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Daphne is such a sweet number, writes Sue Witleman.
Like fish and chips, strawberries and cream, or whiskers on kittens, some things are just meant to go together, and so it is with noses and daphne, truly a sublime pairing.
It’s hard to imagine life without the scent of daphne heralding the entrance of spring, and some varieties commence flowering in winter, most welcome at that quiet time in the gardening year.
Daphne likes soil high in organic material, a partially shaded spot and a moist, well-drained soil. Care begins with planting, when the main consideration is to not fiddle with the roots as these shrubs dislike root disturbance, so don’t tease them out as you would other shrubs.
I would advise against buying a large grade of daphne, not only because of the root-disturbance issue but also because a top-heavy daphne can rock in the wind, causing root damage. A younger plant will establish more quickly and settle down more easily. If you do have a top-heavy plant and you’re concerned about root-rock, place two stakes in an X shape through the bush to help secure it.
If your daphne is potted in peat when you get it, plunge it into a bucket of water and hold it there until the bubbles stop coming out of the root ball — you want the daphne to go into the ground fully charged with water. If you plant it with a dry root-ball, it may never accept water into the potting mix.
Mulch your daphne after it is planted with a mix suitable for acid-loving plants and resist the urge to plant around the base. Keep it free of weeds, as it doesn’t like any root competition.
Varieties to choose from
There are more varieties of daphne than perhaps you would expect. The usuals found in garden centres are Daphne odora ‘Leucanthe’ (waxy pink and white flowers), D. odora ‘Leucanthe Rubra’ (reddish-pink and white flowers) and D. odora ‘Leucanthe Alba’ (white flowers). These grow about 1m high by 1m wide and have dark evergreen leaves.
D. x burkwoodii is semi-evergreen with softer grey-green leaves and starry pink flowers appearing in mid-spring and again in late summer. It can be grown in full sun.
A newer daphne is D. ‘Perfume Princess’, which has the largest flowers and is the longest flowering. A cross between D. odora and D. bholua, it was bred in Taranaki by Mark Jury.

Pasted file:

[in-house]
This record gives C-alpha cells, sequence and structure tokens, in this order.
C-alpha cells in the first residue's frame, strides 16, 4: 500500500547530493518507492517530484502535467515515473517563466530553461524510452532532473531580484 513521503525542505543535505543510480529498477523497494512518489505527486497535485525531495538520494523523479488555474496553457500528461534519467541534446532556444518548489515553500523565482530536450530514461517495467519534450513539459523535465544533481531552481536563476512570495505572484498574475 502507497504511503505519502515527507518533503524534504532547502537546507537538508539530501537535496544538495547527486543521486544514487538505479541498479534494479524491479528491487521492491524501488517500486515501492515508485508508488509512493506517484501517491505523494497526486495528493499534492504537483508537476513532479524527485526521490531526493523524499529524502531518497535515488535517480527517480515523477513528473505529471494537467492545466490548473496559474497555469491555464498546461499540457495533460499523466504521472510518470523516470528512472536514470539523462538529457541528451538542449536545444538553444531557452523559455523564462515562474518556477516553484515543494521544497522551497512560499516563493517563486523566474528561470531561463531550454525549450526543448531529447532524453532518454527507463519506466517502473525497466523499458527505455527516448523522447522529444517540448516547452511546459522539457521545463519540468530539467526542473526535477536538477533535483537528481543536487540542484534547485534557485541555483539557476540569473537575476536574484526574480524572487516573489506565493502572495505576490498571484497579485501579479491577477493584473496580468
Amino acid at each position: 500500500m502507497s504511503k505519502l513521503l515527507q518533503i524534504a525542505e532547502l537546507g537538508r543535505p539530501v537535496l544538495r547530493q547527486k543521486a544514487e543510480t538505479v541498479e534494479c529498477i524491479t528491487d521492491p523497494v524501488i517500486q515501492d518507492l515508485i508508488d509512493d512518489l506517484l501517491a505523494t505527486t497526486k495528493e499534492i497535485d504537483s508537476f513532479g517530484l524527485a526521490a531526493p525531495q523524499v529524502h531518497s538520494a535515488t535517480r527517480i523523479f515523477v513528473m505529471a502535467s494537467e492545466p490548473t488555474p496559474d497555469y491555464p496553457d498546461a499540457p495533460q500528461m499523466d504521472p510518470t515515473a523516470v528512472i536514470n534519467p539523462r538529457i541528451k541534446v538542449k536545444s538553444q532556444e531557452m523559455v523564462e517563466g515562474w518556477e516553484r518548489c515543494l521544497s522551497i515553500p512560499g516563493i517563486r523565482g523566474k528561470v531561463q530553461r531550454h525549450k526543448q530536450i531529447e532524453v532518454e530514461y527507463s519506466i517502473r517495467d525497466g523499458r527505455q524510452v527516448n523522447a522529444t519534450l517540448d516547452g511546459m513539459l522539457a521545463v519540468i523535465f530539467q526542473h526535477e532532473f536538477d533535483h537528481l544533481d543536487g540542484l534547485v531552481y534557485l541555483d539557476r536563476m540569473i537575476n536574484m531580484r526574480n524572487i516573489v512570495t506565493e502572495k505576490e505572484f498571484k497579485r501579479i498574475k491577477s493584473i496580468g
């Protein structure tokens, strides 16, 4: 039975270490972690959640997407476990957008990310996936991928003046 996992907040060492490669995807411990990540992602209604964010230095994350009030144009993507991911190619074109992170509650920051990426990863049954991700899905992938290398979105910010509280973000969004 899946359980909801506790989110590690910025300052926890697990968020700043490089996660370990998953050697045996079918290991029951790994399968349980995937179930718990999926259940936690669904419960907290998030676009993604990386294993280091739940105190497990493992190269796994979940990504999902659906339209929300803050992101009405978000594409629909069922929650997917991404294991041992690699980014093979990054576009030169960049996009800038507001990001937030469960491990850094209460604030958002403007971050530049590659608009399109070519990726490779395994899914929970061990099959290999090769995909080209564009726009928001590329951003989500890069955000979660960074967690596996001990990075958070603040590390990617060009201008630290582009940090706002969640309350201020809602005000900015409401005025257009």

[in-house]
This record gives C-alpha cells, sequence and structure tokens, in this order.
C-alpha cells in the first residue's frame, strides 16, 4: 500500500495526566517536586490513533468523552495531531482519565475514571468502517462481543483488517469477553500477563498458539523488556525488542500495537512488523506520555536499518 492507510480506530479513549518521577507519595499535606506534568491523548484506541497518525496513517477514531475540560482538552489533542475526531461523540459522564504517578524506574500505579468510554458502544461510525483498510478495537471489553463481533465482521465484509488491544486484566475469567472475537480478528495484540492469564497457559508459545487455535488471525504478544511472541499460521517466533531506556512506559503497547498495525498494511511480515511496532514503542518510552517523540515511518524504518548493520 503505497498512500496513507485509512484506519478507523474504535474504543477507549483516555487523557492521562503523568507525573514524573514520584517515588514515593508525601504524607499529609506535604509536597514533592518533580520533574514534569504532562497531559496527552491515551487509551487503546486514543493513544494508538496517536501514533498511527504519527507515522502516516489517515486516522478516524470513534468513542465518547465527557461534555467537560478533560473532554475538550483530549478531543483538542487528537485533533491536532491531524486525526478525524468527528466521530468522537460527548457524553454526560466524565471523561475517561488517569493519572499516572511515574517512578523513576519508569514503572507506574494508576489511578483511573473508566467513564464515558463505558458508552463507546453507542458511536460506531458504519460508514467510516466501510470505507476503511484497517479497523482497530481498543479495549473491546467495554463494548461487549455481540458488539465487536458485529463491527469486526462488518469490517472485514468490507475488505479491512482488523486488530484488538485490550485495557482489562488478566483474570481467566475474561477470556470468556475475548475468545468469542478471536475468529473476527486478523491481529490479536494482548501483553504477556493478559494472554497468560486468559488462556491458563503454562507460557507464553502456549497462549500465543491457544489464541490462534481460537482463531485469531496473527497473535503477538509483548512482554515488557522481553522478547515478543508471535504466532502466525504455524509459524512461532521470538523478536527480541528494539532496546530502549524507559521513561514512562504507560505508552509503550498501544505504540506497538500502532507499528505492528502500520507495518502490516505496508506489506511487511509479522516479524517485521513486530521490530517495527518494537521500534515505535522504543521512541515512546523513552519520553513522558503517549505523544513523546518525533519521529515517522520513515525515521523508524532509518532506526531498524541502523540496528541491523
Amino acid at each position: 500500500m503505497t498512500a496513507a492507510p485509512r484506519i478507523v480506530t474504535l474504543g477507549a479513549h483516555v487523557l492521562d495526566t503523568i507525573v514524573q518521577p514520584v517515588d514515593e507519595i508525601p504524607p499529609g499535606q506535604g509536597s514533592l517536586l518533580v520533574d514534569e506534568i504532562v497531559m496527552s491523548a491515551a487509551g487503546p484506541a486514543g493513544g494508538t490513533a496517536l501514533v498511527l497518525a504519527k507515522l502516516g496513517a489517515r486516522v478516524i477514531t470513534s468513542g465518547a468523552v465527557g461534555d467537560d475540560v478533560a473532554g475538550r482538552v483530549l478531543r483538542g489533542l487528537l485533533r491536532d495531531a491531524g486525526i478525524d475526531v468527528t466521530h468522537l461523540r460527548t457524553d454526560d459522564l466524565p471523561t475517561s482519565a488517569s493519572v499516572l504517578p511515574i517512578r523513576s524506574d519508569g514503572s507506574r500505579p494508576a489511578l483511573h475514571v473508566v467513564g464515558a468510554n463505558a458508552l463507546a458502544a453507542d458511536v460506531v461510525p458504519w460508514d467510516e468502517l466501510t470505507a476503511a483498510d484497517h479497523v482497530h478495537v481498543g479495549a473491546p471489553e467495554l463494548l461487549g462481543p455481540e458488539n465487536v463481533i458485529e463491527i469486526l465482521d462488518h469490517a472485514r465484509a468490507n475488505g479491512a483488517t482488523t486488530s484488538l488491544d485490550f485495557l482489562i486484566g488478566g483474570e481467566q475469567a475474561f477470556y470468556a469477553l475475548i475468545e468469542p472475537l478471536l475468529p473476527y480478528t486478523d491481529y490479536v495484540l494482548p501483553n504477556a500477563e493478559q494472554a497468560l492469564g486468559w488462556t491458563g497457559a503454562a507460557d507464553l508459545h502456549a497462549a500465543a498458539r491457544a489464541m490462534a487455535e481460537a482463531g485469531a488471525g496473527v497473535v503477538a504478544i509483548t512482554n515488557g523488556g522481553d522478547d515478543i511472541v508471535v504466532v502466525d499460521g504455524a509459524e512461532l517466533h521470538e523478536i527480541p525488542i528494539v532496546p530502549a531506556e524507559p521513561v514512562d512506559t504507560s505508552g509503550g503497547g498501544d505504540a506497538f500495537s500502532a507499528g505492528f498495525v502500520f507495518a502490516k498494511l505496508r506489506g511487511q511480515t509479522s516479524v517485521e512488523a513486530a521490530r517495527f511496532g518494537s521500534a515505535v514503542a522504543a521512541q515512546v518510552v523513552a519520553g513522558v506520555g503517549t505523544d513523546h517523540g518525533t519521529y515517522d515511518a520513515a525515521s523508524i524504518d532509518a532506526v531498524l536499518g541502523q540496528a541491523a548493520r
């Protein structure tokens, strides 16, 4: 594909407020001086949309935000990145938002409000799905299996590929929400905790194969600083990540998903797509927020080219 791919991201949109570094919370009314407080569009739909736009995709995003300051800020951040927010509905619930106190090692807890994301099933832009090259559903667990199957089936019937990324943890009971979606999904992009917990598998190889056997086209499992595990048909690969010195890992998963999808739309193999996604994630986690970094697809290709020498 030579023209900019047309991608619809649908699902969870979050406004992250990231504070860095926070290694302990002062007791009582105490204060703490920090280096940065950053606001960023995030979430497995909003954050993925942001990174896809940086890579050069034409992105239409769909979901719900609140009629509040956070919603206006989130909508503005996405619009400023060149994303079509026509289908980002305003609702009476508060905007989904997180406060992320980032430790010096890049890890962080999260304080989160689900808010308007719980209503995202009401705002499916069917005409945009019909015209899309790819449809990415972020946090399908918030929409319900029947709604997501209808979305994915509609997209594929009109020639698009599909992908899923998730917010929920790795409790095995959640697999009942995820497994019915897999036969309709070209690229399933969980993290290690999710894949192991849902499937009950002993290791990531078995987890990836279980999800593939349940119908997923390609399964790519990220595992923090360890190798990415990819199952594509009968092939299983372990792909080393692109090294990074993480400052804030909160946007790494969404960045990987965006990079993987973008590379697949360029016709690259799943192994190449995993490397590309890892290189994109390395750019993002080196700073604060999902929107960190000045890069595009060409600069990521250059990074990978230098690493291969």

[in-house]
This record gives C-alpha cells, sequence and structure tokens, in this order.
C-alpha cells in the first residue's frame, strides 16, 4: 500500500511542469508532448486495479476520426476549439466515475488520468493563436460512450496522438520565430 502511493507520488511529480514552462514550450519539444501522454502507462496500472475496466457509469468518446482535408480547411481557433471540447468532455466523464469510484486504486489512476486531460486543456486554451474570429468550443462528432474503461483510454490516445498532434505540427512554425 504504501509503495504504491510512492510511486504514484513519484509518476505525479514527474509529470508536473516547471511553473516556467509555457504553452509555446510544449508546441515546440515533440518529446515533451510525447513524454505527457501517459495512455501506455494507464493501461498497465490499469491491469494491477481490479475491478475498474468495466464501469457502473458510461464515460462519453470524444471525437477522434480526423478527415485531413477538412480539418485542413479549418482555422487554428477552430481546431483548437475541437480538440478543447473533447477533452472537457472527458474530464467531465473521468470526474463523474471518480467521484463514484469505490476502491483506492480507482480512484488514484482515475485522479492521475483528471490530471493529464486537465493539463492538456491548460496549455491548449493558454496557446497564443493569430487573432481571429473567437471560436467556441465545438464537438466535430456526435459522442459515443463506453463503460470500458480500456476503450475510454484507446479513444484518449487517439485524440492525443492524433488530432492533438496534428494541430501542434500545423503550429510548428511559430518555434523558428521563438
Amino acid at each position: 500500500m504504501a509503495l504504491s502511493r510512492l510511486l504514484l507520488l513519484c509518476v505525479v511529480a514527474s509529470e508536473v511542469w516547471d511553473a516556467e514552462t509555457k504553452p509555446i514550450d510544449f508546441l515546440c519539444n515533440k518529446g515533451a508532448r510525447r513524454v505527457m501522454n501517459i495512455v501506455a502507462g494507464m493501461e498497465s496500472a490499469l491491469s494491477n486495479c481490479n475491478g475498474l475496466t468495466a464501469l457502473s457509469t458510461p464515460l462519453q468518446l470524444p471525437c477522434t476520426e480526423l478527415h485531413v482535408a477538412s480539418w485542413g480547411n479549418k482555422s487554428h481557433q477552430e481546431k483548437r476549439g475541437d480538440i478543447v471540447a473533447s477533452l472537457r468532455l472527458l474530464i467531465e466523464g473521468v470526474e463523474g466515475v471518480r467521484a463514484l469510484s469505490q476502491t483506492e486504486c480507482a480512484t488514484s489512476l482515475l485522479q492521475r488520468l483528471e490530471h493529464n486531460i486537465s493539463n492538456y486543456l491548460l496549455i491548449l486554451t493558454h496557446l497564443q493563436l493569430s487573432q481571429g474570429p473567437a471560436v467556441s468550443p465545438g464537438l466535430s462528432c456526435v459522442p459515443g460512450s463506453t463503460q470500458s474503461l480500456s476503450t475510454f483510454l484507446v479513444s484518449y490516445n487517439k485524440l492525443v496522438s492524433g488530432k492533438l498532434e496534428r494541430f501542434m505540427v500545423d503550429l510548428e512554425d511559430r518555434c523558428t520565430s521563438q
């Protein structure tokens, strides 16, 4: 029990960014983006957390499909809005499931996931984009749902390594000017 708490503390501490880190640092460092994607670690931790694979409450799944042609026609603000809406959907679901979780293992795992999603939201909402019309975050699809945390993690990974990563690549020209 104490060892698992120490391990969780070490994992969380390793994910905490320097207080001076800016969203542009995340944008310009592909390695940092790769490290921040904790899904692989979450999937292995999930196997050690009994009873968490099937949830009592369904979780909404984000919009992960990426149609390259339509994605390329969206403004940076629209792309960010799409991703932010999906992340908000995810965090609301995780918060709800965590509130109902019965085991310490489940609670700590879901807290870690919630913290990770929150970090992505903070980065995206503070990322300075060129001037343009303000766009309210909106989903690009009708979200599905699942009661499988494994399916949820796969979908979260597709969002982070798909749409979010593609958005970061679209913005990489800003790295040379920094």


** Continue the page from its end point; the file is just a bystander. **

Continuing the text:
D. x transatlantica ‘Eternal Fragrance’ grows to just 60cm and produces the occasional flower throughout the year.
Some of the less usual daphnes include D. bholua (although it is well-known in southern New Zealand), a 3m Himalayan evergreen with airy clusters of pink flowers, which has a white-flowered form, ‘White Ice’; D. cneorum, a trailing, low-growing (30cm) shrub, with rosy-pink flowers; and D. mezereum, a deciduous daphne growing to 1.2m high, with reddish purple flowers and red berries. Tiny D. petraea, which comes from northern Italy, is good for pot culture and popular with alpine enthusiasts.
There are also several variegated daphnes with cream or yellow edges to the leaves – look for D. x burkwoodii ‘Variegata’, D. odora ‘Rubra Variegata’ and D. odora ‘Aureomarginata’.
Maintaining your daphne
Feed your daphne in spring after flowering and again in autumn. For those in containers, use a slow-release fertiliser especially formulated for pots.
Pruning a daphne is not usually necessary, but if you need to do this, carry out any pruning on the winter-flowering varieties in early spring straight after flowering, and, for later-flowering varieties, prune in late spring – just make sure you do any pruning either during flowering (picking the flowers is a type of pruning) or immediately after flowering.
Daphne can get scale and aphids, which cause the appearance of sooty mould – treat the insects, not the mould.
There are several reasons why this might happen. Firstly, check the moisture levels, as yellow leaves can be an indication of overwatering (which daphne really dislikes). On the other hand, not enough water may result in a dry root ball and a stressed plant. Maybe your daphne is receiving too much direct sun: some need to be in shady positions, while others can tolerate more sun. Often yellowing of the leaves indicates chlorosis. Remedy this by adding Sequestrene, iron chelates or aluminium sulphate.
Sometimes a daphne will seem to collapse overnight. Sadly, they can do this and there is nothing to be done.
Picking the flowers
Try to pick in the early morning when the flowers have recovered from the previous day and have more moisture in them, so will last longer. To leave the shrub looking pretty at the front, do most of your cutting from the back, unless you need to prune or shape the bush. Even then, try not to cut back into the bare wood – keep some leaves. Daphne will last in a vase for up to two weeks.
Using daphne in your garden
When placing your daphne in the garden, try to plant it close to the front door or somewhere you often go and sit. Daphne looks elegant when grown as a standard – plant it in a container, and, if you pot up two, they can be placed either side of an entrance, door or seat. White daphne looks particularly appealing used in this way. When putting daphne in containers, use a large size that will last the lifetime of the plant. Usually the advice when growing is go up only one size, but because daphne will probably die if you try to repot it later on, you need to plant it in a generous-sized pot at the outset. Daphne can also be used as an evergreen scented hedge.
When you are looking for a daphne for your garden, perhaps branch out and try some of the more unusual ones, for you can never have too much scent in a garden.
- Sue Witleman